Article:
Tesla CEO Elon Musk introduces the Tesla Semi truck and an updated version of the Tesla Roadster at a 2017 unveiling. (Tesla via YouTube)
Tesla today reported wider-than-expected financial losses in the first quarter — due to what the company said were delivery challenges, a seasonal dip in demand and the unanticipated effects of pricing decisions.
Despite the downturn from what had been a profitable couple of quarters, Tesla CEO Elon Musk was bullish on several fronts, including rollouts for the company’s Semi truck and Model Y crossover SUV, plus the opening of Tesla’s Gigafactory in Shanghai, China.
Musk is even planning to offer car insurance policies starting next month, with pricing determined by the data that’s received from the company’s cars.
“We have direct knowledge of the risk profile of customers and the car,” he explained during today’s teleconference with financial analysts. “If they want to buy Tesla insurance, they have to agree to not drive the car in a crazy way. Or they can, but then the insurance rate is higher.”
If it’s done right, in-house insurance could add another revenue stream to Tesla’s bottom line. That could help ease the pain for Tesla’s accountants as well as for investors, who have seen share prices slump due to concerns about long-term profitability. (The price slipped nearly 2 percent during today’s trading, to $258.66 at the close.)
Net losses amounted to $702 million, and adjusted net losses per share were $2.90. That’s 13 percent worse than the year-ago figure and four times as much as what some analysts were expecting. Revenue was $4.5 billion, which was better than the year-ago figure but not as high as analysts thought it would be.
In its quarterly letter to shareholders, Tesla said there was a production jam-up that forced a large number of deliveries to be deferred into the second quarter. “This is the most difficult logistics problem I’ve ever seen, and I’ve seen some tough ones,” Musk said.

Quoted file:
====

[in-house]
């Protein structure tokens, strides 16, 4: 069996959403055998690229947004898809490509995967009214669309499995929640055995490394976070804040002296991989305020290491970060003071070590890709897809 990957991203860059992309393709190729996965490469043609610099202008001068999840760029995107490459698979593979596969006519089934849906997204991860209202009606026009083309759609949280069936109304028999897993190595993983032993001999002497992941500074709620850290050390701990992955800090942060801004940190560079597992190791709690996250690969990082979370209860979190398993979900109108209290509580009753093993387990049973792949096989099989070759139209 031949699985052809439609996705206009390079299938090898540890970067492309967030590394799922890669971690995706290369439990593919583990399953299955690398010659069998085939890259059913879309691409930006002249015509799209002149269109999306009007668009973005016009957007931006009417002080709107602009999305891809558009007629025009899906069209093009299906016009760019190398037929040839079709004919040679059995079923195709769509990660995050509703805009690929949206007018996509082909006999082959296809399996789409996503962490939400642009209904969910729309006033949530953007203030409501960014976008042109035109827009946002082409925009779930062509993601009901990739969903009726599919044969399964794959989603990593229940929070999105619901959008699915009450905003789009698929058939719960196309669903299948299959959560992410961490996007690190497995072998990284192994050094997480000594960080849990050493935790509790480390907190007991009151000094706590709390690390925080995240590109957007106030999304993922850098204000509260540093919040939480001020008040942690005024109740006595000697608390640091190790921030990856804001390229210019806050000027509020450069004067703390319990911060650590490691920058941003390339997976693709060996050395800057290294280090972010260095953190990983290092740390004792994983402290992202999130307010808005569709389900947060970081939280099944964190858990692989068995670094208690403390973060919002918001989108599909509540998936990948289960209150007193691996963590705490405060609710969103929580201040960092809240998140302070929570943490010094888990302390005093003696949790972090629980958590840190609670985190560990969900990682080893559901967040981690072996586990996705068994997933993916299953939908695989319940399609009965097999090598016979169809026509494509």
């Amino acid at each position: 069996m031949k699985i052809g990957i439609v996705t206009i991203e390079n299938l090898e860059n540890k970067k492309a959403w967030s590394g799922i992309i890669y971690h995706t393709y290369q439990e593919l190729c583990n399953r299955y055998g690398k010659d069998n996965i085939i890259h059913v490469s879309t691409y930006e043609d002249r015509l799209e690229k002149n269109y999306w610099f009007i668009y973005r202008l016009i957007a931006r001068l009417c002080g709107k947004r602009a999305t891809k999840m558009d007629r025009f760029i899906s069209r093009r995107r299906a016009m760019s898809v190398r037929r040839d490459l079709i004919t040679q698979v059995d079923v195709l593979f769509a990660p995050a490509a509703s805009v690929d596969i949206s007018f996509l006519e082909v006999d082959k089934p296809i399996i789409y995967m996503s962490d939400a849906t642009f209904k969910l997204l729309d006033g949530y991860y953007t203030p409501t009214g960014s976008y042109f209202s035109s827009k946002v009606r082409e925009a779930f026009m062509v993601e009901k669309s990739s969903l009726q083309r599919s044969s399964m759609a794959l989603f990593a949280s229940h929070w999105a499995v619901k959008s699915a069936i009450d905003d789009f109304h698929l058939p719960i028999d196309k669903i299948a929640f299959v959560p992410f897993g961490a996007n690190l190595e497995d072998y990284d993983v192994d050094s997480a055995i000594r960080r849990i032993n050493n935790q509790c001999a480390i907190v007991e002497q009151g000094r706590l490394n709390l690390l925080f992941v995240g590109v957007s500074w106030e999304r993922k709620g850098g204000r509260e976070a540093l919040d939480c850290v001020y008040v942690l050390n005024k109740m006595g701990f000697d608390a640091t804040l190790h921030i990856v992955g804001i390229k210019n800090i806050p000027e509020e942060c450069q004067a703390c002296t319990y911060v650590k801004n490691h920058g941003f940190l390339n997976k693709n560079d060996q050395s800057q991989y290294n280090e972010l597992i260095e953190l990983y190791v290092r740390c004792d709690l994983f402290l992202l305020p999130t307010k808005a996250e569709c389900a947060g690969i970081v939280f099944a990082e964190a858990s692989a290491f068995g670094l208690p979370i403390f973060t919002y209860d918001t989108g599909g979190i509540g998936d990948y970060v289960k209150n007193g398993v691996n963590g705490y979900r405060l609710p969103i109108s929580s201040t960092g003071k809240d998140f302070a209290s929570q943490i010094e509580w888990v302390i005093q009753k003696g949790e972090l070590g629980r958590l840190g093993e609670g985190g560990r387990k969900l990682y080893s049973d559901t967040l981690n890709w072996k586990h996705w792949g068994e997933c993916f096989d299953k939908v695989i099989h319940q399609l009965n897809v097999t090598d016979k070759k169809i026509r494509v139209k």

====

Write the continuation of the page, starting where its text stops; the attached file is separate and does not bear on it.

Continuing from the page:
In all, 63,000 electric cars were delivered during the first quarter, which fell far short of expectations.
In addition to the logistical challenges, Tesla said pricing changes for its Model S and Model X cars caused a higher-than-anticipated return rate. One disincentive to sales was the gradual phase-out of federal tax credits for electric vehicles.
Previously: Elon Musk unveils Tesla’s Robotaxi concept
The good news is that powertrain improvements have boosted the performance and range of those two models: The maximum range was extended to 370 miles on a full charge for the Model S, and 325 miles for the Model X SUV.
For the past two years, Tesla has been focused on ramping up production of the Model 3, which finally reached its pricing goal of $35,000 in February. Tesla reported producing 63,000 Model 3 cars during the quarter and is aiming to raise that figure higher.
“If our Gigafactory Shanghai is able to reach volume production early in Q4 this year, we may be able to produce as many as 500,000 vehicles globally in 2019,” the company said in its shareholders’ letter. “This is an aggressive schedule, but it is what we are targeting.”
Musk said that the Shanghai construction project was “going incredibly well,” and that he was receiving “midnight Gigafactory email” on an almost nightly basis.
On other financial fronts:Tesla’s cash on hand fell by $1.5 billion over the course of the quarter, to $2.2 billion. A $920 million convertible bond repayment accounted for most of that reduction, and the delivery snag was an additional factor. Another $180 million loan payment, linked to Tesla’s SolarCity subsidiary, is said to be due this month. One analyst asked Musk whether he wished that he had persevered with efforts to take Tesla private last year — efforts that ended up getting him in hot water with the Securities and Exchange Commission. “I would prefer that we were private,” Musk replied, “but unfortunately that ship has sailed.” Musk told analysts that “at this point I do think there is some merit to raising capital,” but he didn’t provide further details.